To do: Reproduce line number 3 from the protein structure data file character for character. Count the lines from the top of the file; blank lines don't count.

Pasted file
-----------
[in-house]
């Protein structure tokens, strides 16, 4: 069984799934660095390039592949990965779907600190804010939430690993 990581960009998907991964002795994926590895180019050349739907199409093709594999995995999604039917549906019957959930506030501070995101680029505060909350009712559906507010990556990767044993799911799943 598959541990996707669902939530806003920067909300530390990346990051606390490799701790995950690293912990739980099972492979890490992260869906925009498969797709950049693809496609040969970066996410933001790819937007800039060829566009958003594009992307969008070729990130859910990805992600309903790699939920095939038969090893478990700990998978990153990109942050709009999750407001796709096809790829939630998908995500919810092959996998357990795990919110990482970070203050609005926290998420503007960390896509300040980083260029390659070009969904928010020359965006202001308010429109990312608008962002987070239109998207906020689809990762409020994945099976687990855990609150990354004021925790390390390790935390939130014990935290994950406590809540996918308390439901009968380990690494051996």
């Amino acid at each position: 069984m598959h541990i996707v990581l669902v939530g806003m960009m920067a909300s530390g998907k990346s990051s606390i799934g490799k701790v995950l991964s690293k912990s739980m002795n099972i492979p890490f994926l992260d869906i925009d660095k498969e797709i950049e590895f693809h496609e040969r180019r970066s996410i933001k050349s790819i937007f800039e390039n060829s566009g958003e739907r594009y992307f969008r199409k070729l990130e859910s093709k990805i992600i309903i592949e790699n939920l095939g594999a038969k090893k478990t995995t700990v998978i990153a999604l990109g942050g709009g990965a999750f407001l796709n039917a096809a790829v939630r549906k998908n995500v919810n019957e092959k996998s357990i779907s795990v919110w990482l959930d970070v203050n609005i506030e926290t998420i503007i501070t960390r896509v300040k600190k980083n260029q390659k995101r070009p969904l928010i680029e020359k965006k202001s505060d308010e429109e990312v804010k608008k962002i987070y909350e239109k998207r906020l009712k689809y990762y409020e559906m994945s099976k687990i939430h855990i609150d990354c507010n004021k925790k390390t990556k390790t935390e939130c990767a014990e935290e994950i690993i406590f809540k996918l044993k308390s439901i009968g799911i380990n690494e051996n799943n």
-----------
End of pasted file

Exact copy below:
């Amino acid at each position: 069984m598959h541990i996707v990581l669902v939530g806003m960009m920067a909300s530390g998907k990346s990051s606390i799934g490799k701790v995950l991964s690293k912990s739980m002795n099972i492979p890490f994926l992260d869906i925009d660095k498969e797709i950049e590895f693809h496609e040969r180019r970066s996410i933001k050349s790819i937007f800039e390039n060829s566009g958003e739907r594009y992307f969008r199409k070729l990130e859910s093709k990805i992600i309903i592949e790699n939920l095939g594999a038969k090893k478990t995995t700990v998978i990153a999604l990109g942050g709009g990965a999750f407001l796709n039917a096809a790829v939630r549906k998908n995500v919810n019957e092959k996998s357990i779907s795990v919110w990482l959930d970070v203050n609005i506030e926290t998420i503007i501070t960390r896509v300040k600190k980083n260029q390659k995101r070009p969904l928010i680029e020359k965006k202001s505060d308010e429109e990312v804010k608008k962002i987070y909350e239109k998207r906020l009712k689809y990762y409020e559906m994945s099976k687990i939430h855990i609150d990354c507010n004021k925790k390390t990556k390790t935390e939130c990767a014990e935290e994950i690993i406590f809540k996918l044993k308390s439901i009968g799911i380990n690494e051996n799943n």